Rock music in India has a (relatively) brief history. While older generations were no doubt aware of the Jimi Hendrixes, Led Zeppelins and Deep Purples of the world, before the early ’90s rock music was mostly confined to the ears of teenagers who had family or friends abroad and who could send them records and tapes of those bands. There was simply no mainstream presence of rock on radio or TV.
However, as the ’90s rolled around the cable-television revolution took hold in India, and with it came MTV. Suddenly teenagers everywhere were bombarded with Metallica, Guns n’ Roses, Nirvana and the Red Hot Chili Peppers. There was no discernment of style. If you were alive, self-aware and young in 1992, you simply loved all of these bands equally because they all made rock music. Grey Shack is clearly part of this generation.
Over the course of Step Outside’s relatively brief playing time, Grey Shack aspires to be nothing more than a blues-based classic-rock band. While the band’s members don’t have long hair or rampant drug addictions (as far as I know), their music speaks to a time when both of those were in fashion. Step Outside runs the gamut of early ’90s rock styles, referencing hair metal, grunge and funk, and checking off all the tropes of the era as they go along. Sleazy riffs? Check. Pentatonic “blooze” guitar solos? Check. Power ballads? Check. Lusty lyrical tales of good times and femme fatales? Double check.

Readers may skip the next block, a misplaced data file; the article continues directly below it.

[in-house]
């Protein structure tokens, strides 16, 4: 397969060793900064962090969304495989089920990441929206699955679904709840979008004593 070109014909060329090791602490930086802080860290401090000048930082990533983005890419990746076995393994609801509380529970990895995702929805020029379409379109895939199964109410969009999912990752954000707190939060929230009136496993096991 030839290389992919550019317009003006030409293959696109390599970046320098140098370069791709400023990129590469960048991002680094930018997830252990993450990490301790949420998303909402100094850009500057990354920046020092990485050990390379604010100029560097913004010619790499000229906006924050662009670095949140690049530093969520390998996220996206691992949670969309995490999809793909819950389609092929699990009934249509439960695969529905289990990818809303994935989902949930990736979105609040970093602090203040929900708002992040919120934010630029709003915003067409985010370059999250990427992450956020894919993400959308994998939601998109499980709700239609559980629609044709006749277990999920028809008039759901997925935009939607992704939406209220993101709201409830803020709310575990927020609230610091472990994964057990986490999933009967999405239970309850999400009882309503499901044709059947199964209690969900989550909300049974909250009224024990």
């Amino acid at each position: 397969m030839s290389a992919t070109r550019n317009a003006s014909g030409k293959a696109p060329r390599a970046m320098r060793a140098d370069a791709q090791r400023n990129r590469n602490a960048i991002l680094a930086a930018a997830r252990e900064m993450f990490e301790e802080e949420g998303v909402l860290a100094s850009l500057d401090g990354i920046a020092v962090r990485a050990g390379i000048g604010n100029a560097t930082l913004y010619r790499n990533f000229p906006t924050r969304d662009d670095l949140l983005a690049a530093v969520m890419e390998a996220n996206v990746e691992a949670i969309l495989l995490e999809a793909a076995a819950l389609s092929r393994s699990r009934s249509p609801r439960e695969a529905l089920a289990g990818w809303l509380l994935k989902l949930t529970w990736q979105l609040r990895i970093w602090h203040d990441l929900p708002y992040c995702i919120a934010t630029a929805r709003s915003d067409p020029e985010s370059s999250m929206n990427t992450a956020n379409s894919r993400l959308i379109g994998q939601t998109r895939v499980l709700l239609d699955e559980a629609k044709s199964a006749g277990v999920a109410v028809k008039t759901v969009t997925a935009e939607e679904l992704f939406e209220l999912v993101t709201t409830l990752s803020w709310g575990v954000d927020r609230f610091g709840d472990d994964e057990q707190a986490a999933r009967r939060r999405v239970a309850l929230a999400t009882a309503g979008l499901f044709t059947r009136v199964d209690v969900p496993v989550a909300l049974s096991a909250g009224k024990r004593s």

For what it’s worth, Grey Shack love making the music they’re making and they’re pretty good at it. Vikram Vivekanand on guitars stands out the most with some neat soloing that rarely strays from the Angus Young school of hard rock soloing but doesn’t devolve into cliche or mindless wanking either. The rhythm section of Vinay Ramakrishnan (drums) and Madhav Ravindranath (bass) is tight and powerful and even manages a little swing in the backbeats. Rohan Sen’s voice sounds rather a lot like Roger Daltrey and thankfully goes easy on the histrionics.
When the band clicks, they are certainly capable of “rawking”, as seen on the cool lopsided riff of Monkey Man and the sheer energy of Gonzo. The title track builds nicely from a mellow opening to a raucous middle section before settling into a singalong reggae section that probably works better in a live setting than it does here. One Night has the kind of funky jam band vibe that was all the rage in the early ’90s. The low point of the album is Dirty City which, from its shamelessly sleazy riffing to its rather trite lyrics, is an obvious homage to the Sunset Strip circa 1989. Fortunately this shlockiness doesn’t extend to the ballads like New Day.
Step Outside is ultimately a bit of rather silly nostalgic fun, if you’re into that kind of thing. However, the band settles into the safe mediocrity of pleasantly workmanlike bar band blues and lacks the kind of over-the-top flair and charisma that classic rock revivalists like The Darkness possess. If you’re a member of Generation X who thinks that “they simply don’t make music like they used to”, then this is for you. If not, then you should probably give this a pass.
Rating: 3 / 5
1. Beautiful Man
2. Dirty City
3. One Night Stand
4. New Day
6. Monkey Man
7. Step Outside
8. Gonzo (Bonus Track)